Veteran Bean Soup editor, Josh Fischel, offers up a tasty serving of the Soup as only he can, recalling his years as an editor during the 2000’s…
Greetings from the Bean Soup Emeritus Lodge on the sunny shores of Lower Baker Key in sunny southern Florida! Here, every Sunday night through Monday afternoon, the gathered editors all curl ourselves into small, fetal balls and rock gently back and forth until the waves of post-traumatic stress recede.
What could still cause such anxiety in a group of otherwise stable and reasonable people: captains of industry, perpetual students/layabouts, and independent school teachers? If I had to guess, it was the pressure of making the tenth decade of Bean Soup funnier and more inventive than the previous nine combined had been. We had to make the audience forget the illustrious efforts of TRJR, Rob Grabill, Karl See, and Justin Thomson-Glover (oh, T-G, the man who could read a phone book entirely of people named Smith and make it funny, so we were told over and over). It wasn’t enough to be merely as funny as our ancestors; we had to be funnier.
Our introductory remarks each week were required to be three times as long as normal. We had to write and perform songs. We were “strongly encouraged” to have TRJR win Director of the Week for nine consecutive weeks, or until Dottie convinced him to start wearing deodorant again. There was the infamous ‘poop’ quota: the number of times we had to say that execrable word each week to ensure, it was said, that juniors would stick around through Things to Look For. We could mention poop, sure, but we had to lay off any number of other actionable areas: age, weight, baldness, hobo killers, secret caches of candy hidden like horcruxes by Jon Fauver. Even with all those proverbial hands tied behind our backs, we had to keep butts in the seats, so there was often a rotating cast of guest editors who had to appear just as funny as the regulars were.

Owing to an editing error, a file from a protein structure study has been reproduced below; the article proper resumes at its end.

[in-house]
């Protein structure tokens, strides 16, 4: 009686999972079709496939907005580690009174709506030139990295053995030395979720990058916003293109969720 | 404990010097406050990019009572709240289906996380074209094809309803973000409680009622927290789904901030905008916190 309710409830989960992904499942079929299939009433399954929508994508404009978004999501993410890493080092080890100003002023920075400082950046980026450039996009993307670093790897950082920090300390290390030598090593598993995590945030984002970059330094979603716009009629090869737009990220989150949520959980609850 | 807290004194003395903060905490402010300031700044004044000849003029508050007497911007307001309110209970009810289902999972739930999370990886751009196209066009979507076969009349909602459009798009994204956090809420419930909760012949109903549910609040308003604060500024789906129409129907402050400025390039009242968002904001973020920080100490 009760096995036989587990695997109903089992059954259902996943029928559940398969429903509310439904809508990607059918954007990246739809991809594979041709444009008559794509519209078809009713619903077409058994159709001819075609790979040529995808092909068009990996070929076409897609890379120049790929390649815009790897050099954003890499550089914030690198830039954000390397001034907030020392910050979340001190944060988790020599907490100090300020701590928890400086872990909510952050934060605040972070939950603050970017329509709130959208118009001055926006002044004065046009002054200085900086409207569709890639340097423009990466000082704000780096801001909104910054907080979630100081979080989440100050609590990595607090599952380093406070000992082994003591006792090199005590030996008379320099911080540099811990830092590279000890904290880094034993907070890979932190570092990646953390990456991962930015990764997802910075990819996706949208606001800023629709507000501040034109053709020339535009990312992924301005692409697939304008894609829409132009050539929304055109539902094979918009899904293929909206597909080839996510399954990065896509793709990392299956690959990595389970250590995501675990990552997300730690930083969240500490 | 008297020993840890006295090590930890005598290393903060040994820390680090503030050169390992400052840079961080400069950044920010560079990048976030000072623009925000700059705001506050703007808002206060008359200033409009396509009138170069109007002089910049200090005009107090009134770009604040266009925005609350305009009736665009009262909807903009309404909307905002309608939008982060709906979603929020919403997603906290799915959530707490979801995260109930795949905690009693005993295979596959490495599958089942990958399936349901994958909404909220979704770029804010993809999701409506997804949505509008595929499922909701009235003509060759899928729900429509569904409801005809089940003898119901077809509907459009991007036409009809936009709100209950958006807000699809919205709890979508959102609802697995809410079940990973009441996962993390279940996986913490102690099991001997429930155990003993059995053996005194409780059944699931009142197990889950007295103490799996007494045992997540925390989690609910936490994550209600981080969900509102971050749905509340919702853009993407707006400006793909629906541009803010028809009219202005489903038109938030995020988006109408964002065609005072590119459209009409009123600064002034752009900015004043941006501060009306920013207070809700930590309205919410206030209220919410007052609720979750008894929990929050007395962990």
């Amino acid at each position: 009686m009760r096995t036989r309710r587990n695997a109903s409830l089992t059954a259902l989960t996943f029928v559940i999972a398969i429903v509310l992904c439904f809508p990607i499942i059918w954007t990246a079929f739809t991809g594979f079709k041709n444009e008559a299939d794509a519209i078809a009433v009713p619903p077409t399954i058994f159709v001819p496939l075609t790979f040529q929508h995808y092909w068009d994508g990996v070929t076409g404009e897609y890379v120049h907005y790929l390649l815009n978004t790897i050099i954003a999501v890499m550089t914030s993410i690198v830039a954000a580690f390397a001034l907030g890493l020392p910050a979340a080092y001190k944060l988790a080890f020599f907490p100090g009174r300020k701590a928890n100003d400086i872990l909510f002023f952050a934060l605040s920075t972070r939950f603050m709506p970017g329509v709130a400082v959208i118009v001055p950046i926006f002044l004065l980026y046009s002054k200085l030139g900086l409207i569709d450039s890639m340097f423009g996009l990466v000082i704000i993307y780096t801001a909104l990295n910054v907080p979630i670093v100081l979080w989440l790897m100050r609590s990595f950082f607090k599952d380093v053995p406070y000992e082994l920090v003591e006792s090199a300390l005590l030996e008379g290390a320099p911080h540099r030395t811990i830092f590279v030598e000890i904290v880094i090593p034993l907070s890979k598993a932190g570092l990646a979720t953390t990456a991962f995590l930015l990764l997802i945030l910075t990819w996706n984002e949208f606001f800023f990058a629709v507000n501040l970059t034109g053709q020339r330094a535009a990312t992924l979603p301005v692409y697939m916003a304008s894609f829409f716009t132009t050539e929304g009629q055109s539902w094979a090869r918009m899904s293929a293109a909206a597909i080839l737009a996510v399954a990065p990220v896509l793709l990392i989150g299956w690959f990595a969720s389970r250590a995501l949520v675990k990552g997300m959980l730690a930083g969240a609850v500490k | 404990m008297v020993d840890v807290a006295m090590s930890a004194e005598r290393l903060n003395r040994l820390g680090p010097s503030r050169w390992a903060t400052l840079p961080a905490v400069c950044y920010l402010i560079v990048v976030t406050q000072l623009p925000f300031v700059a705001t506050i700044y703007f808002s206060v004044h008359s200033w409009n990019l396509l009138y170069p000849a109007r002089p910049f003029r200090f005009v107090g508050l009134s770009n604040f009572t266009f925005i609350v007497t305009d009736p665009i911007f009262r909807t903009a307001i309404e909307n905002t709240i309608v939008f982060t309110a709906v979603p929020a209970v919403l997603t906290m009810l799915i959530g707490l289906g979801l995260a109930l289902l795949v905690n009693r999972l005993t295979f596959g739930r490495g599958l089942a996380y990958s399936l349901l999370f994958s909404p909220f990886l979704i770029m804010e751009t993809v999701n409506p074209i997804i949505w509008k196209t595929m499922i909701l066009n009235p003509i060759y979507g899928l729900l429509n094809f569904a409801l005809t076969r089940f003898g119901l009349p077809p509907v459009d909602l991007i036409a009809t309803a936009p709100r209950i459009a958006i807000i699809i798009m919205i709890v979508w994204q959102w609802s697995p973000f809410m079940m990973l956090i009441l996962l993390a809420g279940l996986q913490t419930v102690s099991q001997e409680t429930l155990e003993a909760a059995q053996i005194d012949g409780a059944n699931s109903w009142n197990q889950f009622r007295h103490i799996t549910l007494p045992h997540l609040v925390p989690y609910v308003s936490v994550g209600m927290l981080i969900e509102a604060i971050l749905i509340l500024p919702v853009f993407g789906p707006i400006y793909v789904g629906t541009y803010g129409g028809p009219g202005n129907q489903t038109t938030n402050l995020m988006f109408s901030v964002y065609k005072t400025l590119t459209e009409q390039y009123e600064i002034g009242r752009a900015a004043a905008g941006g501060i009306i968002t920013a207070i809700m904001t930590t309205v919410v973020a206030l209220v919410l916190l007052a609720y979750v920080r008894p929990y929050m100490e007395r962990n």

Who knows if we succeeded. The twelve editors of the 2000s—Sky Fauver, Roso, me, Ben Olding, Grabill Junior, Frilly Weidman, James Finley, Rob Verger, Conor Shaw, Ian Axness, Jack Stratton, and Dwight Dunston—did their best to answer the call and overcome the long odds, week after week, to make the ten years compiled in this part of the annals of history at least a tiny bit funnier than the previous ninety, admittedly funny years had been. There was an entirely musical week. There was the annual positive spin on Tecumseh Day (“Our hair is intact!” “Our sportsmanship was without parallel—again!” “At least we don’t have to watch each other poop!”). We edited a ton of superlative contributions, too. Among my favorites was Christian Ruf’s article about the Mess Hall Flood and the time that Lake Tent burned to the ground, set to the tune of a mash-up of ‘Wagon Wheel’ and ‘Gin & Juice.’ There was also Penelope Reed Doob’s infamous top ten of the bottom ten Gilbert & Sullivan musicals (Utopia Limited, anyone?); Rob Stenson’s incredible trip report about Upper 3’s 2-day hike up Mt. Guyot and down Mt. Mansfield; Sam Seymour’s diary entries from when he was the Power Table waiter; and who could forget Dan Bendett’s game report from ’06, ostensibly about the 15 & under hoops team’s performance against the chillboys of Lanakila, that wound up being a meditation on meditations and mediations and what the media shuns and meaty shins? During that time, our writing space—where we wrote each panicky Monday afternoon—shifted nearly constantly, because our overlords didn’t want us getting complacent. We began in the Small Dining Room, shifted to the Sky Box, and from there to the Garden House, the Thunderdome, Rob’s House, the Satellite Lounge, the Clearing, the Landing, the Gravel Pit, Gummi Glen, Publisher’s Clearinghouse, Downton Abbey, and the Manor (not the one on 25A—the Aaron Spelling Estate). We were angry about our nomadic existence, but we didn’t let that be widely known. We kept our most biting humor vague, as misinterpretable as a Kosuke Fukudome jersey.